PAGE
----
Decision time for county's closure-threatened schools
After weeks of pleading, petitioning and protesting, it is now a waiting game for nine Shropshire schools.
More than 800 pupils and their teachers face the possibility of moving or losing their schools through plans put forward by Shropshire Council.
A six-week consultation on the proposals, to close eight primary schools and one secondary, has ended.
Director of People's Services David Taylor will now decide whether to proceed with the plans.
The proposal that has provoked the most vociferous protests relates to the only secondary school on the list, the Wakeman.
Like many others on the list, the Wakeman has falling pupil numbers, with just 329 pupils in a building that can hold 675. But head teacher Karen Moore says that is because it has long had an uncertain future.
Fall in grant
Figures show 36,645 pupils are registered at Shropshire schools, 243 fewer than last year and 2,800 fewer than in 2005.
That overall trend is set to continue until 2014, although primary school numbers are expected to start increasing.
The main reason for closing schools is because of a fall in the overall Direct Schools Grant (DSG), which comes from central government .
The county receives £4,012 per pupil, putting it firmly near the bottom of the funding list.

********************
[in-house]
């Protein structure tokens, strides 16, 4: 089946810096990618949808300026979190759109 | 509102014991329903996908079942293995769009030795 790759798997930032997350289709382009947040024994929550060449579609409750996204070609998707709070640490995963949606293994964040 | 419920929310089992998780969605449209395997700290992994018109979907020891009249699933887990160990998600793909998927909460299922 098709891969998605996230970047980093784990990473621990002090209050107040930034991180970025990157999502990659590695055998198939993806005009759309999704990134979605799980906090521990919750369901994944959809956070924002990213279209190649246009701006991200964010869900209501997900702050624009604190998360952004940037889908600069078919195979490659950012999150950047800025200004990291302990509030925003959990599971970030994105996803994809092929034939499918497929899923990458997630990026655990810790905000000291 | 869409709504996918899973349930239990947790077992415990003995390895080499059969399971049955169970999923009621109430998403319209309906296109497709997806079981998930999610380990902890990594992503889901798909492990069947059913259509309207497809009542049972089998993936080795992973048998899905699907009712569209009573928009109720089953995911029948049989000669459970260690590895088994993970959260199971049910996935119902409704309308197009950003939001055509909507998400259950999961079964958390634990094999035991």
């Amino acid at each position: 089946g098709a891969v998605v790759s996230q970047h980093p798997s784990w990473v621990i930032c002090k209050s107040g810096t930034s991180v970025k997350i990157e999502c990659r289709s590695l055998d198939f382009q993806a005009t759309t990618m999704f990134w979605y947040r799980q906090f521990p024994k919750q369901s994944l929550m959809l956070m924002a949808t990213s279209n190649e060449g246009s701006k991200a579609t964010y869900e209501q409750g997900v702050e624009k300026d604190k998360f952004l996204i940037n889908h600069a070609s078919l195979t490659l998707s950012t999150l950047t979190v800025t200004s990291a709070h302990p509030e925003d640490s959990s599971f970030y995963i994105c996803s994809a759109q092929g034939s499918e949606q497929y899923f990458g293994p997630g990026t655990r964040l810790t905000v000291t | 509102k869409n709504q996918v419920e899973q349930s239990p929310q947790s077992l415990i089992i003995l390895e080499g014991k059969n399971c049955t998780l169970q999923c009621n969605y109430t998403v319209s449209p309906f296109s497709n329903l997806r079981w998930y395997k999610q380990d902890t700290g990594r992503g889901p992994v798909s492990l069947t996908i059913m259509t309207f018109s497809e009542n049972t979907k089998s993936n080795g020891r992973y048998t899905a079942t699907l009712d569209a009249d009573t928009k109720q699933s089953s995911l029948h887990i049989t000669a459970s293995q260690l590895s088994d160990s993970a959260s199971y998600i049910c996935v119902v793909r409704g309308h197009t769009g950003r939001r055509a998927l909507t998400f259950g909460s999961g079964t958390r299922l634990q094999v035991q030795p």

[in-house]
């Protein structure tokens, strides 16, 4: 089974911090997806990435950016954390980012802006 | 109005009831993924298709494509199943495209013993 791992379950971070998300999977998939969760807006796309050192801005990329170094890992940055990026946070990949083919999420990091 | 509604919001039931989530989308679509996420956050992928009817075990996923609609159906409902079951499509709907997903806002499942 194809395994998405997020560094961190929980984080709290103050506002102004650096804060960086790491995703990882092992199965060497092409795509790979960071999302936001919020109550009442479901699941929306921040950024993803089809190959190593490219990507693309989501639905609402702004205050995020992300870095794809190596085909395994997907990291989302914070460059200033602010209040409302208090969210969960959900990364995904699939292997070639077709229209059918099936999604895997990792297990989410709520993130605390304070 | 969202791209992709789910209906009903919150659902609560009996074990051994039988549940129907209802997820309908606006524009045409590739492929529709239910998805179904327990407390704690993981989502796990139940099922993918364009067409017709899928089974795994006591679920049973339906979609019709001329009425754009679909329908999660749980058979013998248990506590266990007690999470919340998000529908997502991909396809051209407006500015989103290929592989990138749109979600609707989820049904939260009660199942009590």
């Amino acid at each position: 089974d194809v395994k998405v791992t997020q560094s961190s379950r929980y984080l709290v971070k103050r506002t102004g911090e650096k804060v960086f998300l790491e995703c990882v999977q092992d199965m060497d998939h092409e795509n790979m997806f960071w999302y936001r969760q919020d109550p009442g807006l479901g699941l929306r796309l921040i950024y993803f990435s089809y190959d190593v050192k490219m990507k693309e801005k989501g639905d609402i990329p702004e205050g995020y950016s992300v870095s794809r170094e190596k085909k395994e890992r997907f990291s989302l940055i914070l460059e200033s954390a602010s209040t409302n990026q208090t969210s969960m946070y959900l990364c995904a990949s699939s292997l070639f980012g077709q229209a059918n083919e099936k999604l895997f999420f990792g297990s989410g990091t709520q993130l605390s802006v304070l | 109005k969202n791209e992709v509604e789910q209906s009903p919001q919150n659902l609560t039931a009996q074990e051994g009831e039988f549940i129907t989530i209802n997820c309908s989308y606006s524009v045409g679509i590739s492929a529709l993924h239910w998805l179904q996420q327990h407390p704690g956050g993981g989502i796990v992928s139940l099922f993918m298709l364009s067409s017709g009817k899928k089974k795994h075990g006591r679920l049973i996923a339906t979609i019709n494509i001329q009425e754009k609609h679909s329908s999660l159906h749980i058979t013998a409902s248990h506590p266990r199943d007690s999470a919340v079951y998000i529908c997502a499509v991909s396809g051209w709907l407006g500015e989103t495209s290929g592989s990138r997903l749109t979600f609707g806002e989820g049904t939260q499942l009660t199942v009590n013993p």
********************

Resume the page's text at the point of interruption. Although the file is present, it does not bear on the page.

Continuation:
Total pupil numbers mean the council is now receiving £10m less a year than it was in 2005.
The proposals are expected to save £1m a year, which the council intends to plough back into education.
Ofsted has warned that standards were "stalling" and that too many school were achieving "satisfactory" results.
All the schools on the closure list have an Ofsted rating of "satisfactory" apart from Stiperstones. Campaigners say that is just one reason why it should stay open.
There has also been concern from parents at Onny School about pupils transferring to Stokesay, which has been given notice to improve by Ofsted.
The council has said it is confident Stokesay will meet its target.
Barrow School is on the list as it is not only very small, but, like Onny, has a high number of pupils living outside the catchment area.
School governors are investigating the possibility of becoming an Academy or Free School as an alternative to closure. That would allow the school to control its own finances.
Another alternative to closure is federating, or sharing resources, with a neighbouring school.
Governors at Onny and Maesbury are considering this as an option. Federation plans are already moving forward at 20 other primary schools.
David Taylor, the council's director of people's services, will make a decision on whether to move forward with the proposals. This will be made public on the 27 April.
The cabinet will then decide whether to support his recommendations on 4 May. A final decision will be made in July.